Municipal Bonds: Basic Information You Need
Are Municipal Bonds Really Income Tax Free?
Overview Of Municipal Bonds
Municipal bonds (also known as “munis”) are attractive to many investors because the interest income is exempt from federal income tax and in many cases, state and local taxes as well. Also, munis often represent investments in state and local government projects that have an impact on our daily lives, including schools, highways, hospitals, housing, sewer systems, and other vital public projects.
Taxation of Municipal Bonds
At the outset, understood that the term “municipal bonds” is typically used to describe all tax-exempt bonds, whether or not they are issued by a municipality (as opposed to a state, county or other political subdivision). Although such bonds are referred to as “tax-exempt,” there are numerous federal and state tax consequences associated with the acquisition, ownership, and disposition of such obligations.
It is important to know that your particular tax situation should be considered when making any changes to your investments. I am addressing only beneficial owners who hold such bonds as capital assets and does not address special classes of beneficial owners such as dealers in securities or currencies, banks, life insurance companies. Persons holding such bonds as a hedge against interest rate or currency risks or as part of a straddle or conversion transaction, or beneficial owners whose functional currency is not the U.S. dollar.
Capital Gains and Losses
Even though the interest paid on a municipal bond is tax-exempt, a holder can recognize gain or loss that is subject to federal income tax on the sale of such a bond, just as in the case of a taxable bond. The amount of gain or loss is equal to the difference between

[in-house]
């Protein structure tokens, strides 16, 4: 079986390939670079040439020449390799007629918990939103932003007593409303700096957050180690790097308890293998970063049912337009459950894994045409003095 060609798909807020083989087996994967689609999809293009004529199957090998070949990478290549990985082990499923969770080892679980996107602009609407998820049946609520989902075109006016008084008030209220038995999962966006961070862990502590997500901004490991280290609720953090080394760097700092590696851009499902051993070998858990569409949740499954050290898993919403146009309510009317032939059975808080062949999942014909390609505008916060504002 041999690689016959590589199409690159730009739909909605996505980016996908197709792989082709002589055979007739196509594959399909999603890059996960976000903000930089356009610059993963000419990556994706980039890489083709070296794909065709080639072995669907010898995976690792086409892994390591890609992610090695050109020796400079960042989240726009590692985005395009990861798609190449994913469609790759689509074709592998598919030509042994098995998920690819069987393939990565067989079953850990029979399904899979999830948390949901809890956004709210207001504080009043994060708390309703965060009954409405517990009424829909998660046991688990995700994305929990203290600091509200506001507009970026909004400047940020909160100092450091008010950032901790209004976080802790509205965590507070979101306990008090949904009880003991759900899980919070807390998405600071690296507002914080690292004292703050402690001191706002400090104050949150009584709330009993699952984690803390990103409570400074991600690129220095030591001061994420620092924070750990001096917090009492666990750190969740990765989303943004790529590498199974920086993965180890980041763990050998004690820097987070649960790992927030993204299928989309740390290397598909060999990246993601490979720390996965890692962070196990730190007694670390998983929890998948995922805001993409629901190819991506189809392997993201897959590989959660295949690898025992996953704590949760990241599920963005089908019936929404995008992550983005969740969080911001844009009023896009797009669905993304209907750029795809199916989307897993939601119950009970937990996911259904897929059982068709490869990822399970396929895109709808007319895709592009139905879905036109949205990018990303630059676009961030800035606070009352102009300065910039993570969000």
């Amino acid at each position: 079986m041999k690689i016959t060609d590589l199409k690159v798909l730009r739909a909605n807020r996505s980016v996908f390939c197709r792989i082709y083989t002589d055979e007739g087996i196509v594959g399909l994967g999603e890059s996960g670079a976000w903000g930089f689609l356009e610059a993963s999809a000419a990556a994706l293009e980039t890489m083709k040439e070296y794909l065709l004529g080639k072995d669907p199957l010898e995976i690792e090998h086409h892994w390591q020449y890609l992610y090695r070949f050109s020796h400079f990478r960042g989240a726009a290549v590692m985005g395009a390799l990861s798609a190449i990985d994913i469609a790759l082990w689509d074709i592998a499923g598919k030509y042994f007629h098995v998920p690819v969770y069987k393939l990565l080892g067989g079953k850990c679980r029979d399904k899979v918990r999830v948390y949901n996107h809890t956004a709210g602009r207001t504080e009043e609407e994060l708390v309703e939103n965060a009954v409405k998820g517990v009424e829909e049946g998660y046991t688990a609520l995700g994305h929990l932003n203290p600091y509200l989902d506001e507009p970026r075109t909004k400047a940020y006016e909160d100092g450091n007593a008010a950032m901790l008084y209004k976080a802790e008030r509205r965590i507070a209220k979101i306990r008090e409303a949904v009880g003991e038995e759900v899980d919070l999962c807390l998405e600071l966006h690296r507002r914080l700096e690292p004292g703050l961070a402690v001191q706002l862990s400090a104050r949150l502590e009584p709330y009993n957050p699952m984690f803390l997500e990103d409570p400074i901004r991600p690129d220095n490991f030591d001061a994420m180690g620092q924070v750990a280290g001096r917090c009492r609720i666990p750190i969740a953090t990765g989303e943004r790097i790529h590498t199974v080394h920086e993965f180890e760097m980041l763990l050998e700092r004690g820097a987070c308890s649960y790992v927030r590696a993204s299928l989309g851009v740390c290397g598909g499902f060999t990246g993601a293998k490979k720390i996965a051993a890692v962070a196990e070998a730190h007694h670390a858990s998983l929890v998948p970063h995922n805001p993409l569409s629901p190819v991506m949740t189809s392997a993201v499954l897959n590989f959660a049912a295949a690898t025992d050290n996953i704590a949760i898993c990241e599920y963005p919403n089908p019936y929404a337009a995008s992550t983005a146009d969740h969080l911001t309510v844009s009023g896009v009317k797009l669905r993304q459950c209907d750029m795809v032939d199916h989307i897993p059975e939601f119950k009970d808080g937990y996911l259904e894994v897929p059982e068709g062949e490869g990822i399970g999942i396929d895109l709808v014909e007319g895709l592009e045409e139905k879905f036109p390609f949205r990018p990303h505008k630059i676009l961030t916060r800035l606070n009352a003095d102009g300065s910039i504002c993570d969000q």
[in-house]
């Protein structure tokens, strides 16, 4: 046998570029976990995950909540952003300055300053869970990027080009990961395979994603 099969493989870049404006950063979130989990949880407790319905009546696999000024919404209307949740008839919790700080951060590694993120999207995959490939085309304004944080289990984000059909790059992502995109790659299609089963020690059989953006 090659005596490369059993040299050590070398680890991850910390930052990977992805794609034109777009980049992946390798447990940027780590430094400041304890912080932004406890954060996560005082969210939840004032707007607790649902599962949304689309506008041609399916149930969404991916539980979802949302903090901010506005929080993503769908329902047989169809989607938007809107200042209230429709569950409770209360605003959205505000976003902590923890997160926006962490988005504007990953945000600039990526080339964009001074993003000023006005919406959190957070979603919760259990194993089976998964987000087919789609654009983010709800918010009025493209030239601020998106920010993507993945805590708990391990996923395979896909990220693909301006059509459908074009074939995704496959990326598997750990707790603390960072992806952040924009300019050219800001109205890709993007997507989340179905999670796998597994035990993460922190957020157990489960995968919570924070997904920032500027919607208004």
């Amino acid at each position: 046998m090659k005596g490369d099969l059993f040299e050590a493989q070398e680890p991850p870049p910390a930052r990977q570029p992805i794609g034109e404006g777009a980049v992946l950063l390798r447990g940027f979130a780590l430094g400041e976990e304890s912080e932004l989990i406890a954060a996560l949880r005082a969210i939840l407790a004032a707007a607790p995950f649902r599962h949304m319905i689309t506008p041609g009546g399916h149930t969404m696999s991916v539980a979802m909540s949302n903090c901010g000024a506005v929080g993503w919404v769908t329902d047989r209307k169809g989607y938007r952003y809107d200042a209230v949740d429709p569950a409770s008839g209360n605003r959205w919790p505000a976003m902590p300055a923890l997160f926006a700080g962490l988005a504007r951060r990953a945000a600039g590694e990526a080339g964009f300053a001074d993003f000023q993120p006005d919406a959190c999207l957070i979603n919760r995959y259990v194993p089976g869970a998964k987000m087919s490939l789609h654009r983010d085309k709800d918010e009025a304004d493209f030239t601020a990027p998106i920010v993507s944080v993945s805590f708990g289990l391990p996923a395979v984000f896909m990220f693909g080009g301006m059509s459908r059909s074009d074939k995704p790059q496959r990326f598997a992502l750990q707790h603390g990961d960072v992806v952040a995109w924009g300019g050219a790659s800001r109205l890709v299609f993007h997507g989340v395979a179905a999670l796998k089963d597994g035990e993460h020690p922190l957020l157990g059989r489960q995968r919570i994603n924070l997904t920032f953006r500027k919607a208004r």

i. the sale price of the bond and
ii. The holder’s tax basis in the bond (the amount the holder paid for the bond initially, including any additions to such bases, such as OID as discussed in the following section).
Thus, if a holder purchased a $5,000 face amount municipal bond for $5,000 and then sold the bond for $5,200, the holder would have a capital gain of $200. Typically, the purchase and sale price of a municipal bond includes the dealer’s markup; however, in cases where a commission is charged, it should be taken into account by the holder in computing gain or loss.
Interest Rate Relationships.
The relationship to enforce bonds and general interest rates is important. If an enforce bond paying 5% is subject to an overall decrease in interest rates, the value ( the amount it could be sold for) would increase. The opposite is also true, if interest increase, the value of the enforce bonds would decrease.
If you have owned municipal bonds during the time interest rates declined, the value of your bonds could be much higher than their future maturity value.
As an example, a bond paying 5% purchased ten years ago for $10,000 with an overall 20-year maturity date. The value of that $10,000 bond in today’s market could be $13,000, not $10,000.
If making money on your investments is essential, taking profit before maturity might be a correct choice. Learning the current value of your enforce bonds is easy and at no cost.